Driving Through Your Recovery – or What is Recovery Capital?

Imagine waking up to a beautiful car of your dreams sitting in your parking spot. It’s shiny and idling, waiting for you to drive it. It is yours— there’s a note with your name behind a windshield wiper confirming that. You quickly get dressed and have your cup of coffee or a smoothie before impatiently running out to take it for the test drive. You turn the key in, the engine starts—humming sweetly as you pull out of the spot and begin cruising around your neighborhood. It’s a beautiful day, sunny and warm with only a little breeze. The car glides along and you feel the euphoria of the morning spread all across your limbs.

And then, suddenly, the car stalls, sputters, coughs, and stops.

In panic you look at the dashboard and realize that the tank is empty, that you have been, in fact, driving on empty for the past 15 minutes. You’re in the middle of a busy street, behind you a line of angry drivers forms, the sounds of honking soon wiping away whatever is left of your sanity. You get so mad that you get out of the car and kick the door, angry at its failure, angry at yourself, angry at whoever played a cruel joke on you. Except that no one played a joke on you—it was you all along, you who parked the car in front of your house while you were asleep, you who left the note to yourself telling you to enjoy the ride, and it was you, too, who forgot to get gas. Do you abandon the car or do you call for help, someone to come and get it off the road, help you fill it with gas and prepare for another journey? Or do you give up and walk home cursing the world under your breath?

What happened there is a perfect metaphor for Recovery Capital in action—or rather, inaction. Recovery Capital is defined by what sort of internal (gas) and external (the towing service) resources a person has that allows them to initiate and sustain recovery. Recovery Capital focuses on developing resilience and it draws from the strengths of each person’s supports—individuals and services—that can be incorporated into ongoing, lived recovery. Unlike a fuel gauge, Recovery Capital cannot exactly be measured as it doesn’t present a fixed value, but it decreases when a person is in active addiction and it goes up when a person is sober and stays healthy. It can be divided into four categories: internal: human and physical, and external: social and cultural. Generally, the bigger the amount of Recovery Capital the more empowered a person feels in their sobriety and the more likely they’re going to sustain it and have fewer relapses, if any.

The internal factors, human and physical, are the basics we all need to lead a good life, and those include housing, employment, nutrition, health (mental, spiritual, physical), coping skills, financial responsibility and mindfulness. The external factors, social and cultural, are our communities, recovery supports (mutual self-help meetings, Recovery Management, group therapy, self-care resources) and any other resources related to recovery. These components also include cultural and societal attitudes towards things like addiction, peer resources, and access to early intervention and other community assets related to healing and sobriety.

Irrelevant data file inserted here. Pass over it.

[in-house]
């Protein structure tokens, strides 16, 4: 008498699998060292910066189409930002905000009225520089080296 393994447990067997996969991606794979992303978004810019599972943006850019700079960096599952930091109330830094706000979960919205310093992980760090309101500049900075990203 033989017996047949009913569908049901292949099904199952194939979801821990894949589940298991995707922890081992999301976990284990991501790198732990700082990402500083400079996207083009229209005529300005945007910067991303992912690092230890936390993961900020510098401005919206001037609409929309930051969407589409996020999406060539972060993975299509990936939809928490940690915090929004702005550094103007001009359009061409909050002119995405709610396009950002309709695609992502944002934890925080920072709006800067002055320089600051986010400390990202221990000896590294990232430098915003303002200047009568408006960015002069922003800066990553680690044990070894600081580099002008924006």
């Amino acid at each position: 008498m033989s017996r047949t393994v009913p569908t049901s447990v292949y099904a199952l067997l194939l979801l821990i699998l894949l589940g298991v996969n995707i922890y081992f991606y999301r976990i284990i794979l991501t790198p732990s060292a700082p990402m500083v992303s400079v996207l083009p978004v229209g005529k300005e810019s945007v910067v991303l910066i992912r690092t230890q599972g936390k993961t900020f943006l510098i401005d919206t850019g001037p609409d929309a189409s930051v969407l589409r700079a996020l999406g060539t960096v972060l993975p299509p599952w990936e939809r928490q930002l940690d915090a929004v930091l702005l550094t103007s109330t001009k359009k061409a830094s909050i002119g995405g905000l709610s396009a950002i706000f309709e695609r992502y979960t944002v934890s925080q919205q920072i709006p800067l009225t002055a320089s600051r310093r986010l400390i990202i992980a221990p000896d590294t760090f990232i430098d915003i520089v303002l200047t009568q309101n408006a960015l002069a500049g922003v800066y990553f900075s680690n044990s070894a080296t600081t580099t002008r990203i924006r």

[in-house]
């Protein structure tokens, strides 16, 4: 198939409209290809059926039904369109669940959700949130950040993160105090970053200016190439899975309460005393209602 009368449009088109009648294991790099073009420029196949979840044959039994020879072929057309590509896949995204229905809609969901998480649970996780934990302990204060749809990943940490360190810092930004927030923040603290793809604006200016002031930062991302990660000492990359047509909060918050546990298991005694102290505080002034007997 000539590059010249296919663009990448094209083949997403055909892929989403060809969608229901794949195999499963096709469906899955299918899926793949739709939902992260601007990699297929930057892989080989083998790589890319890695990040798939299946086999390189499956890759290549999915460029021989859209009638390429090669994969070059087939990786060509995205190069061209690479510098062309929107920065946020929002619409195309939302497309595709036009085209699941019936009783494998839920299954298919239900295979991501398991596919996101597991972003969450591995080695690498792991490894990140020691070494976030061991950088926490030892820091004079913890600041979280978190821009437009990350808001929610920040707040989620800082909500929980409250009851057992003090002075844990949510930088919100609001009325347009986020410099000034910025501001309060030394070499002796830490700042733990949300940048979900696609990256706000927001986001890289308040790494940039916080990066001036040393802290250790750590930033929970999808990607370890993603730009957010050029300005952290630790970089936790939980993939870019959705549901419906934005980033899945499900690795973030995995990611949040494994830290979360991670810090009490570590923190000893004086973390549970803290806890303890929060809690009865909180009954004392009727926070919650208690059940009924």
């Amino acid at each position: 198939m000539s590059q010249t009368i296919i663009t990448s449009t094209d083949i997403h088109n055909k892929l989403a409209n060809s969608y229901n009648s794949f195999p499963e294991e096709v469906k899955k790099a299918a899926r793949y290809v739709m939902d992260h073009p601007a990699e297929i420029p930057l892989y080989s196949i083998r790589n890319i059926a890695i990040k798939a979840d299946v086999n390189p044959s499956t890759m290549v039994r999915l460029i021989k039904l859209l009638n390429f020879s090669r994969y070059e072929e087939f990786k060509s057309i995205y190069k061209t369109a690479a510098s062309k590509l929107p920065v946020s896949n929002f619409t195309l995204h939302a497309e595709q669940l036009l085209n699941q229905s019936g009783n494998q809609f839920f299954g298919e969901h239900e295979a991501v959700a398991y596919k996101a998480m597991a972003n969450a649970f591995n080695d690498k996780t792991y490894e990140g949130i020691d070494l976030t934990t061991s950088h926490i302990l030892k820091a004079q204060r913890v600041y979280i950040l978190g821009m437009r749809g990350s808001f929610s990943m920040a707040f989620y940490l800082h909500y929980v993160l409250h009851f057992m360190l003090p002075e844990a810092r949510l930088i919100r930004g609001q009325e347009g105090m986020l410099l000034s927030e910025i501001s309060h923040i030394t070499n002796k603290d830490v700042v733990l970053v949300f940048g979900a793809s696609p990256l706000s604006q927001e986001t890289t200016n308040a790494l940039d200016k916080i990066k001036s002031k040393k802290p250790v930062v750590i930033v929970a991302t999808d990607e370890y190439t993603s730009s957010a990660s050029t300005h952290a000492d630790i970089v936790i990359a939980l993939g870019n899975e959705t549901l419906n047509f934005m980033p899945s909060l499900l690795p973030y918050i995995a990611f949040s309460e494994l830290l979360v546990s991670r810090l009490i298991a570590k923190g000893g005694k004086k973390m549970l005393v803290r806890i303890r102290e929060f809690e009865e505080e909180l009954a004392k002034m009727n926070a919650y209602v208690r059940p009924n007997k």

The quality and quantity of Recovery Capital elements are often what determines the success or failure of natural and assisted long-term recovery. Having a car—getting sober—is one thing, having gas is another, but it’s all those other factors that determine that the ride will be a safe one. That includes safe roads, visible signage, maps, services, car parts, good weather, and other safe drivers, amongst other influences. Just as every little thing counts when it comes to taking a successful road trip, it’s the same with getting sober—with only one or two elements, your car might sputter along for a while, but chances are it’s going to eventually stop, or worse, break down completely, relegating you to hoofing it with no direction or sense of where you should be going in the first place.

Photo by why kei on Unsplash

What’s revolutionary about Recovery Capital—and what lends itself so well to these car metaphors—is that it is focused on solutions rather than problems. In my practice I am able to assess what sort of elements an individual possesses in order to feel solid in their journeys to sobriety. We don’t spend a lot of time going over what was wrong—although I might set up a client with a therapist who will help with all past trauma—but we do spend time figuring out what is right. And we identify what is missing. If it’s access to employment services, we will focus on finding those, if it’s housing, that becomes a priority. In my practice I ensure that my clients have as many of those elements as possible before we part ways. For some people, this is a short journey, for others one that will take years. There really is no formula, although I know from experience that those with readily-available resources, good support systems in place, and professional recovery management support, tend to get there faster.

How robust is your Recovery Capital is? You can use this basic scale to assess for yourself.

What are your highest and lowest numbers? Is there anything specific about your numbers you would like to investigate? This provides us with a blueprint on how to understand both risk and protective factors you already possess, as well as those you need in order to integrate all your tools to the point where they become a regular part of your wellness plan. My job as a Recovery Manager is to help you find the empowerment that will allow you autonomy over your own well-being – where taking care of yourself and your recovery goes on long after our relationship as coach-client has ended.


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